I'd say by "expert" they are familiar with the basic interfaces used on many operating systems. Do they know how to create a word document without hand holding? More than likely. Can they create a basic spreadsheet? Probably. Do they understand how to use office (MS or open or whatever version you pick) to its fullest? No. My experience is that many millennials seem to think "expert" knowledge of such software suites comes easy and they actually have it but get frustrated quickly when asked to do something complicated (like db links, mutli-sheet vlookup or *gasp* vb macros ).

Many (most?) of these so-called "expert" Millenials don't know shit. All they know is how to click on FB. Fortunately there are a few who have actually grokked IT, and those are the ones to employ. Unfortunately, most PHBs don't know this...

Comment: Re:That's not a security move (Score 1) 135

by frisket (#49654777) Attached to: Dropbox Moves Accounts Outside North America To Ireland

... plus how long would it take for the US govt. to bully the Irish one into allowing them full access to the Irish network backbone to download so they can archive every byte that passes through it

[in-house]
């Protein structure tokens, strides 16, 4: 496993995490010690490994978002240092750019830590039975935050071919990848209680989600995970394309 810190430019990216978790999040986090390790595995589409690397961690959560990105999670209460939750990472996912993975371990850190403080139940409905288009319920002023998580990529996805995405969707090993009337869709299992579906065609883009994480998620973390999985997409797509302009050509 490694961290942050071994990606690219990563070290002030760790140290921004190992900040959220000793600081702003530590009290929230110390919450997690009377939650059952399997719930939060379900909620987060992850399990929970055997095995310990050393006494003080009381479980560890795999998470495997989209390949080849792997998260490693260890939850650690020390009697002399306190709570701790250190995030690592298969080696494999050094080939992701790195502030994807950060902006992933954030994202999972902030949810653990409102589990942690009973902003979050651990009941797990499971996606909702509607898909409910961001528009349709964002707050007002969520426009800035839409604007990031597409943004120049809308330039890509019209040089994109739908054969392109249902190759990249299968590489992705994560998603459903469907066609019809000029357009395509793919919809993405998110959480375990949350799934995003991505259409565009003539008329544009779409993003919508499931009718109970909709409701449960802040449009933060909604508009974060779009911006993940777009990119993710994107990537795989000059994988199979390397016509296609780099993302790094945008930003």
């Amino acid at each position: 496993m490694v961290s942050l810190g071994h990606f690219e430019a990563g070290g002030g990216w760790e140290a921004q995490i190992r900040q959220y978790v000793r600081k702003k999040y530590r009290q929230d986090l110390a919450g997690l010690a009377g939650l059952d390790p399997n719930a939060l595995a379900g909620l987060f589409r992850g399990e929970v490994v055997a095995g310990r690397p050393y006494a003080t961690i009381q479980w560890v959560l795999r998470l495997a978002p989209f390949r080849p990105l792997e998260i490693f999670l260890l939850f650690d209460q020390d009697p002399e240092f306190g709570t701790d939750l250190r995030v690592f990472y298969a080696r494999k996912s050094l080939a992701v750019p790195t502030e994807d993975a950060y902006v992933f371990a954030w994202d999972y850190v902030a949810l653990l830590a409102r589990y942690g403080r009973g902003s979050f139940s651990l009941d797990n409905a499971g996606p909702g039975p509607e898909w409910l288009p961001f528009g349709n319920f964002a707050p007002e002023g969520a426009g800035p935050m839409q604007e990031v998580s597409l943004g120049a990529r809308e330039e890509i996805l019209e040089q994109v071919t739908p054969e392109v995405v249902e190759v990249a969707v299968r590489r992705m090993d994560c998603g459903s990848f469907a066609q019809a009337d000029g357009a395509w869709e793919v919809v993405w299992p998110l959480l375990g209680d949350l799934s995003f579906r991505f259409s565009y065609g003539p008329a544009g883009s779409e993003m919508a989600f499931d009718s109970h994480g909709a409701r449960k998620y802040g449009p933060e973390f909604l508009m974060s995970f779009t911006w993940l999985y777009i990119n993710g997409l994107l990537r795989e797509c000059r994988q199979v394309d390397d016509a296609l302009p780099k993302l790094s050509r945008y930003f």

Already done. No bullying needed, just a private chat between senior officials, plus the gross digital ignorance of our [Irish] politicians. Anyone who believes that the NSA doesn't scan all Irish traffic is living in cloud-cuckoo land.

Space

Shape of the Universe Determined To Be Really, Really Flat 235

Posted by timothy
from the how-flat-was-it dept.
StartsWithABang writes: You might imagine all sorts of possibilities for how the Universe could have been shaped: positively curved like a higher-dimensional sphere, negatively curved like a higher-dimensional saddle, folded back on itself like a donut/torus, or spatially flat on the largest scales, like a giant Cartesian grid. Yet only one of these possibilities matches up with our observations, something we can probe simply by using our knowledge of how light travels in both flat and curved space, and measuring the CMB, the source of the most distant light in the Universe. The result? A Universe that's so incredibly flat, it's indistinguishable from perfection. Which means it's probably even flatter than Kansas.